Budget
There's several cafes along Via Argentina. The Spanish sandwich shops offer excellent sandwiches, coffee, and churros. Try Manolo's Churreria (don't miss the churros rellenos, pastries filled with dulce de leche and rolled in sugar) or Del Prado. Sandwiches should cost from $3-5. Also on Via Argentina is El Trapiche, serving traditional Panamanian food for under $12/person. They serve excellent breakfast food.
There's an abundance of Chinese restaurants, and some can be very affordable. Try some around El Dorado, they should be pretty authentic.
Mid-range
Splurge
Drink
Buy and try some Panamanian and Cuban coffee while you're here. It will be some of the best you've ever had.
Calle Uruguay is a neighborhood filled with bars and discos for wealthy Panamanians and foreigners.
Taberna 21 is a local hangout serving great cheap beer and Spanish tapas.
Sleep
This guide uses the following price ranges for a standard double room:
BudgetUnder $50
Mid-range$50 to $150
SplurgeOver $150
Budget
Mid-range
Magnolia Inn - Casco Viejo, 818 Calle Boquete (Calle Boquete and Calle 8va in Casco Viejo, behind Plaza Catedral), ☏ +507 202-0872. Check-in: 1PM, check-out: 11AM. Magnolia Inn offers comfortable and spacious deluxe private rooms as well as luxury hostel rooms. The restored French colonial mansion is full of historic character, as well as modern conveniences such as A/C, orthopedic beds, free Wi-Fi Internet and safe deposit boxes. The Inn has a stylish social areas to relax and meet fellow guests. A fully equipped kitchen and sunbathed dinning room is available for guest use. $80-135. 
Splurge
Connect
You can buy SIM cards for Panama's 4 carriers at the Terminal (Albrook) and probably many other places.
April 2021 you can find a SIM card (called a "chip") at almost any convenience store for $1. Pay $5-$10 for a top-up card. One week of unlimited data for $5.
Stay safe
Areas
Be careful in Casco Viejo and the Panama la Vieja ruins area. There are tourist police aplenty in these neighborhoods but do not wander too far in these areas alone (even in the day) and certainly not in the evening (as of 2010 these areas are very safe, lots of activity and tourist traffic)
Stay out of El Chorrillo, Santa Ana, Curundu and San Miguel. It is very dangerous right now due to infighting between drug gangs. Tourists have been kidnapped right off the street. El Chorrillo borders San Felipe so it is very easy to accidentally walk into it. When driving, car doors should be locked.
The central neighborhoods of Marbella, El Cangrejo, Obarrio, San Francisco, and the Banking Area are generally the most safe. In any case, be careful of your belongings, even if sitting in a restaurant, as people have had things snatched without noticing it, especially when enjoying a glass too many of Panama's great wine selection. It is never a good idea to drink heavily and walk back to your hotel.
Taxis
It's always a good idea (in any country really) to spend a few minutes to find out exact taxi fares before taking a taxi and always have exact change for the correct fare. This avoids over-charging and problems with some drivers. Having to ask a taxi driver how much the fare is the equivalent to wearing a "kick-me" sticker on your shorts, as you're telling him you don't know. Some have paid $20 to get from El Dorado to Via Argentina, but the real fare for one person is $1.75.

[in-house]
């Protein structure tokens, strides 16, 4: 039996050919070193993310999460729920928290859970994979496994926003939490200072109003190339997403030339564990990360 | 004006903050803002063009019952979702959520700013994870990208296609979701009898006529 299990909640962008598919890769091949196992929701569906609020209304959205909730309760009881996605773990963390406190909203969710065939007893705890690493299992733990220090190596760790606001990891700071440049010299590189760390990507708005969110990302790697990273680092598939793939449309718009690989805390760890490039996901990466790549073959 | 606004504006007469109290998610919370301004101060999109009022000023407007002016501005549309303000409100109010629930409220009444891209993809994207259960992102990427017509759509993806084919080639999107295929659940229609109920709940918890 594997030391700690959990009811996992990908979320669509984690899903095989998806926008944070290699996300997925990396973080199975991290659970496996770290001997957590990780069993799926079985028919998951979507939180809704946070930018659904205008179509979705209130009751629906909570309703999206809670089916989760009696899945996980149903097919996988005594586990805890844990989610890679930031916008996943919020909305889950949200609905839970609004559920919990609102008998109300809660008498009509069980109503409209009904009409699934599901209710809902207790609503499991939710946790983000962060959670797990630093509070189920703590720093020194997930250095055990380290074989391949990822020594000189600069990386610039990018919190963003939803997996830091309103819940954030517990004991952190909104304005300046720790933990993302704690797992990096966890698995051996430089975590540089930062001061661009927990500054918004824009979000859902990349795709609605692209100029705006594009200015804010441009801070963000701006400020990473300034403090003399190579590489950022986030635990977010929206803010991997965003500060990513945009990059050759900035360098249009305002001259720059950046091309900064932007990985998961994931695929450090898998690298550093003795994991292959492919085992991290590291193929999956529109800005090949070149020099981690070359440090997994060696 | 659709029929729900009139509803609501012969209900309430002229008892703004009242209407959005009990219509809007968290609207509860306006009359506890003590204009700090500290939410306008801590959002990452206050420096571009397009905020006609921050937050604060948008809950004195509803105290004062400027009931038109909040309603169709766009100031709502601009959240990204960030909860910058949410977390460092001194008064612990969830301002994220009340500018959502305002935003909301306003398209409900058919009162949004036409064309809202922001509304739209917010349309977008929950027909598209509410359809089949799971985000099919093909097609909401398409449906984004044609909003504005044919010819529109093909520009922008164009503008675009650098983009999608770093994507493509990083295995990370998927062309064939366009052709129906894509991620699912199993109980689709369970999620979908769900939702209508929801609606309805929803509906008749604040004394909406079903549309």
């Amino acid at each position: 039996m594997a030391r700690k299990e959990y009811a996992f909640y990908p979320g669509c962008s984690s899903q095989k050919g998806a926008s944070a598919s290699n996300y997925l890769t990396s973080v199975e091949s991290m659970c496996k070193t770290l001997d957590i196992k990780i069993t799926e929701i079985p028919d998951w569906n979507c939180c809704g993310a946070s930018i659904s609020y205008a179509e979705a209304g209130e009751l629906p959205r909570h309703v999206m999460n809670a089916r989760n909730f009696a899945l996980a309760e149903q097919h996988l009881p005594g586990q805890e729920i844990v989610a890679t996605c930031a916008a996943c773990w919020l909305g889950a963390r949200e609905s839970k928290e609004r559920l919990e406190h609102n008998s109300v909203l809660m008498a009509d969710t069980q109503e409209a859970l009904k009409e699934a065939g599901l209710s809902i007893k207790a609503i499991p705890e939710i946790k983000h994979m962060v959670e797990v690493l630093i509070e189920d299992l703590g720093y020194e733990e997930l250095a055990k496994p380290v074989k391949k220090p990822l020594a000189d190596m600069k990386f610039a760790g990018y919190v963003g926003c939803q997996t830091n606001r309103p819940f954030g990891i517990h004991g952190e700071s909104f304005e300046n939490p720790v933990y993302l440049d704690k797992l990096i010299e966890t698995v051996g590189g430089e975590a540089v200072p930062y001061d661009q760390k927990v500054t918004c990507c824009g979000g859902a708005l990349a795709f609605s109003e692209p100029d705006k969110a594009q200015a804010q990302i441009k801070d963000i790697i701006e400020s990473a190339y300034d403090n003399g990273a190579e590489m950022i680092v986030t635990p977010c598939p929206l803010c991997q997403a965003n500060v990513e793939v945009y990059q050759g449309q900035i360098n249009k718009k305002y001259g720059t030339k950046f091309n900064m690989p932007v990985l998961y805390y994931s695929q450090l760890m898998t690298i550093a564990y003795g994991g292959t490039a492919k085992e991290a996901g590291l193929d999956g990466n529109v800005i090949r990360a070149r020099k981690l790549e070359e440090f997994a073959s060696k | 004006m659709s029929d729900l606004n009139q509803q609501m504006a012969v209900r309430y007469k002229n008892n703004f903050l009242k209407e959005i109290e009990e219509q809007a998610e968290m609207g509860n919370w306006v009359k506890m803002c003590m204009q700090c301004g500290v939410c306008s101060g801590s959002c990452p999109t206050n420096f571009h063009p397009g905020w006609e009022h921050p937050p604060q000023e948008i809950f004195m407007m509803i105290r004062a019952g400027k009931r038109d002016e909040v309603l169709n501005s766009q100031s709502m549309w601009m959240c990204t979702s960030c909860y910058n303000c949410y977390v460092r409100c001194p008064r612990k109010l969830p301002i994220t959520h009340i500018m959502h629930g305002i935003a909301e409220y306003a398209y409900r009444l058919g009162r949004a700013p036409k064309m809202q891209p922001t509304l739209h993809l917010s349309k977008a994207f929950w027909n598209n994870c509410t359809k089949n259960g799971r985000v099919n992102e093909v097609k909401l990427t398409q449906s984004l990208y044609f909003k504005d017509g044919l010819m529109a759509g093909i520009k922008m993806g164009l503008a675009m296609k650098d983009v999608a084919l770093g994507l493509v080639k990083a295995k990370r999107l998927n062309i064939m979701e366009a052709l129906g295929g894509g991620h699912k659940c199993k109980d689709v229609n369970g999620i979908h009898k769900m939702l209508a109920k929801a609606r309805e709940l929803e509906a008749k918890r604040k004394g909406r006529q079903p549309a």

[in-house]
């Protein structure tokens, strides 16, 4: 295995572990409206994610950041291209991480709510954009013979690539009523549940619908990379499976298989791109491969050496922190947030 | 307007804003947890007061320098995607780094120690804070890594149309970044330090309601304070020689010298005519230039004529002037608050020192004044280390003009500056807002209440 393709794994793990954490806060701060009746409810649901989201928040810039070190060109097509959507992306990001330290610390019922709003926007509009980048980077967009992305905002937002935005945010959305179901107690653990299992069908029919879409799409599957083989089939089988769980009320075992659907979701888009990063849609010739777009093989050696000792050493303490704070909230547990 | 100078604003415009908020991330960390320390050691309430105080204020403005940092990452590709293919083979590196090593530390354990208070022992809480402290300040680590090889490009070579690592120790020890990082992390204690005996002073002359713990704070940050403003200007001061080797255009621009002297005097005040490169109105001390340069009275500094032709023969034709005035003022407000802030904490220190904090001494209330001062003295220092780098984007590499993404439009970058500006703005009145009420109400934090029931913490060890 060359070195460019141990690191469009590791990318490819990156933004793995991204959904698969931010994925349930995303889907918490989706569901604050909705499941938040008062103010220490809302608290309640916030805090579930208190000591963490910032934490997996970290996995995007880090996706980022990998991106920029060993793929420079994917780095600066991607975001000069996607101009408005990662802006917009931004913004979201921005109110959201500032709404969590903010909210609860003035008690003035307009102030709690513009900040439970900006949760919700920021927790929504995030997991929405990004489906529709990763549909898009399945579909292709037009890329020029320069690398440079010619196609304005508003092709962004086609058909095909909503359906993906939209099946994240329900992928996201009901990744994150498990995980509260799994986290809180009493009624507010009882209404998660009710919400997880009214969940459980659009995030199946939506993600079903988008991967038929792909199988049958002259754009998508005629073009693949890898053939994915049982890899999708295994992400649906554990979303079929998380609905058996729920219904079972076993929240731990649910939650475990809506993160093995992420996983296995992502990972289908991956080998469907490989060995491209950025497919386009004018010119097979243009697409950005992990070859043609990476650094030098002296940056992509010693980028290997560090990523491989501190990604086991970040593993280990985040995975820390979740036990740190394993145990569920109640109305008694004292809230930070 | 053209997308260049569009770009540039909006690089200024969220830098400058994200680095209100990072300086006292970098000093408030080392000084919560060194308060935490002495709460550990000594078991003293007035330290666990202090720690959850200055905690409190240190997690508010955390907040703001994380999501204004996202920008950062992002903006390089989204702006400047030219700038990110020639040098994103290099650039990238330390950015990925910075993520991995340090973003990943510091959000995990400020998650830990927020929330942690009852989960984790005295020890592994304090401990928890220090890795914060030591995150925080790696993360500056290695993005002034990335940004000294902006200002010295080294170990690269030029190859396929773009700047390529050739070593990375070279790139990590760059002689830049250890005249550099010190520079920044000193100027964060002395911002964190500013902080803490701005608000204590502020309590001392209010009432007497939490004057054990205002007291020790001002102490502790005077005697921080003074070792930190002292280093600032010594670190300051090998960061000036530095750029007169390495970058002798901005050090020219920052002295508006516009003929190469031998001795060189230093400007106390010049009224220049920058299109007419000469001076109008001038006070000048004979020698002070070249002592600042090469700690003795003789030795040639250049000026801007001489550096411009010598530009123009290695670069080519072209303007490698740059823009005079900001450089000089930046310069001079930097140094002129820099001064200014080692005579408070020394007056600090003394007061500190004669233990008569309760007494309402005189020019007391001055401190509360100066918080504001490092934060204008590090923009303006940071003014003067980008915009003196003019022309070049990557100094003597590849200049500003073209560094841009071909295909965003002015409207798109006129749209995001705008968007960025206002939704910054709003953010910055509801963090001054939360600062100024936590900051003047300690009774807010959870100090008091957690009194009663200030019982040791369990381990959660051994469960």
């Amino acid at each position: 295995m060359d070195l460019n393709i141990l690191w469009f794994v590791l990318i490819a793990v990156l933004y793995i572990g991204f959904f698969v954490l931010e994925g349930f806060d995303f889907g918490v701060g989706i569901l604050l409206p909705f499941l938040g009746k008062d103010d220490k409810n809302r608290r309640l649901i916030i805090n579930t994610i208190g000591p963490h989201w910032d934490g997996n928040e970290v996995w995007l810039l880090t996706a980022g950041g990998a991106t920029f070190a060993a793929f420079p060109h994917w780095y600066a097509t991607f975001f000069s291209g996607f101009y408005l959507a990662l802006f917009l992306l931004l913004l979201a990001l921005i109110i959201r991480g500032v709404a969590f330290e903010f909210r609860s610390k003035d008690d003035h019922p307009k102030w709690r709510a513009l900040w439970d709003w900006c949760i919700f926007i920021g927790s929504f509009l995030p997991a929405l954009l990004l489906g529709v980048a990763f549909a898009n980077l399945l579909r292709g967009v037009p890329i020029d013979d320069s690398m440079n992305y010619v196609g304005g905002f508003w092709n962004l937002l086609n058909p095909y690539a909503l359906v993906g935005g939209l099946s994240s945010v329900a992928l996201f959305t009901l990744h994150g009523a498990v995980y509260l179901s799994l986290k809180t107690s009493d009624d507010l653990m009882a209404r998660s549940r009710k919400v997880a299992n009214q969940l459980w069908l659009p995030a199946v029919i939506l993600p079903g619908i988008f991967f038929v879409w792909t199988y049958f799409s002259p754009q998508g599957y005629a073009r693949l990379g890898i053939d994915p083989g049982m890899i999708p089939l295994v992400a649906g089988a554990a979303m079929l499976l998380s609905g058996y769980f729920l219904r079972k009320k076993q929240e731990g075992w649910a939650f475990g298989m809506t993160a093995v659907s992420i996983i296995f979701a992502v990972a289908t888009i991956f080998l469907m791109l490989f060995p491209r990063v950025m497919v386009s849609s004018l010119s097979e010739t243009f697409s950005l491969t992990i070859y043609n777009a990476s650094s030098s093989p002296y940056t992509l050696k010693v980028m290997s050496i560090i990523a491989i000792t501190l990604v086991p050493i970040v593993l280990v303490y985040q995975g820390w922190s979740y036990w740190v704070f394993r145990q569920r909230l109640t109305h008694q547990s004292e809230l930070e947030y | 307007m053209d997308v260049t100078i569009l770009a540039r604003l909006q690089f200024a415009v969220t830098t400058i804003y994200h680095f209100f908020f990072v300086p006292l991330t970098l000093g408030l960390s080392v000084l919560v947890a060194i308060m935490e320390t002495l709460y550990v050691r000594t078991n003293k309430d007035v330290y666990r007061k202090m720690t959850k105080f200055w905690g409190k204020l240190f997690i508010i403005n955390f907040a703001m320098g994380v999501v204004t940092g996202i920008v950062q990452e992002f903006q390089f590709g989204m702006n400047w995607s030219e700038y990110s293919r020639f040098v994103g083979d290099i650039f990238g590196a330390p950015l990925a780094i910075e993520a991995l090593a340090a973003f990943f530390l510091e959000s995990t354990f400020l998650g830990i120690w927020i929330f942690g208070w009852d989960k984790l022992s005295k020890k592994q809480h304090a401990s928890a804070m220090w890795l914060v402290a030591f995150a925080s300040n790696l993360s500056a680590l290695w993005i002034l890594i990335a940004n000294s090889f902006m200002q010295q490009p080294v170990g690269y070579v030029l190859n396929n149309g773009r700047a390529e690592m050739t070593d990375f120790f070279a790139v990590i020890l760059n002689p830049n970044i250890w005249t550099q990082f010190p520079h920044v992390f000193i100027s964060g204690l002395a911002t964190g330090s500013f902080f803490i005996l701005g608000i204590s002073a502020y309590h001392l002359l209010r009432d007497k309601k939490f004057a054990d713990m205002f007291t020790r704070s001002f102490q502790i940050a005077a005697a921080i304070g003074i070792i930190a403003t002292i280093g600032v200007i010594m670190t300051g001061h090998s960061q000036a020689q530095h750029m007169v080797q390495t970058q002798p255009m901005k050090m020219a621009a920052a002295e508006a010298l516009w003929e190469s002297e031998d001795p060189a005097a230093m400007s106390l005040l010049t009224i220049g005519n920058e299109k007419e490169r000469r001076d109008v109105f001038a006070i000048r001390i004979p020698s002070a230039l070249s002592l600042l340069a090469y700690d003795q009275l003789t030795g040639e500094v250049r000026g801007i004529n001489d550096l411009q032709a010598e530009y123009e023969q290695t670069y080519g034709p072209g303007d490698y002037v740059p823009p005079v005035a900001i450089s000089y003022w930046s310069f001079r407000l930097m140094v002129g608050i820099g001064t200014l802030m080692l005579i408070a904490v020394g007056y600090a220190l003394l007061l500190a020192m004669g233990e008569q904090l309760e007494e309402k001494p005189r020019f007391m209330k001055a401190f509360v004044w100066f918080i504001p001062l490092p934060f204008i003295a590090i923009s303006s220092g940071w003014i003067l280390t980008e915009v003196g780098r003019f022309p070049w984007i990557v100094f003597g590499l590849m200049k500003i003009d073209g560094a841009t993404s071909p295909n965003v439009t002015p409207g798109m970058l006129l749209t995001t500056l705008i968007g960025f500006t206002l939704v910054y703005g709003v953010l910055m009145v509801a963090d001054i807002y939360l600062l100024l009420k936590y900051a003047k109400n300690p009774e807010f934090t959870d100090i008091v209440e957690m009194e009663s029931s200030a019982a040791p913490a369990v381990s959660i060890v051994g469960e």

Outside of Multiplaza, Albrook and Multicentro are some very good looking Taxis. The drivers wear nice shirts and the Taxis have proper signs on the roof. The drivers will most likely ask you if you are interested. never take these taxis. All they do is wait for foreigners and then charge 4x the price.
Some taxis at the main bus station prey on visitors. Never put your belongings in the trunk. Sit in the back seat along with your belongings and have your luggage firmly grasped while entering and exiting the vehicle; otherwise, they can drive away with your things while you are still trying to get in. Lock the doors once inside. Avoid and ignore anyone who approaches you to "get a taxi for you"; go to the curb to get one yourself. At best they will want money for this "service" amounting to half the taxi fare; at worst, they are setting you up to be robbed with certain drivers with whom they work. Lastly, the cabs are marked on the door with a unique registration number -- memorize it or write it down and secretly tuck it safely away on your person before entering any cab.
Never lose your temper with taxi drivers or police (or anyone else really) no matter how bad you may find a situation or service in some places. Exert your rights politely but firmly.
Other
Look both ways before crossing the street! Panamanian drivers are notoriously aggressive when the traffic allows and will not slow down for you even if you're lucky enough to find a crosswalk. There's only one way to cross the road here. Wait for a break in the traffic and walk. Once you start, keep going. Drivers will stop (99% of the time...). Otherwise you'll be stuck for hours waiting.
Cope
Embassies
Embassy of France, in the middle of the old city
Go next
This city travel guide to Panama City is a usable article. It has information on how to get there and on restaurants and hotels. An adventurous person could use this article, but please feel free to improve it by editing the page.

Last edited on 25 October 2021, at 22:38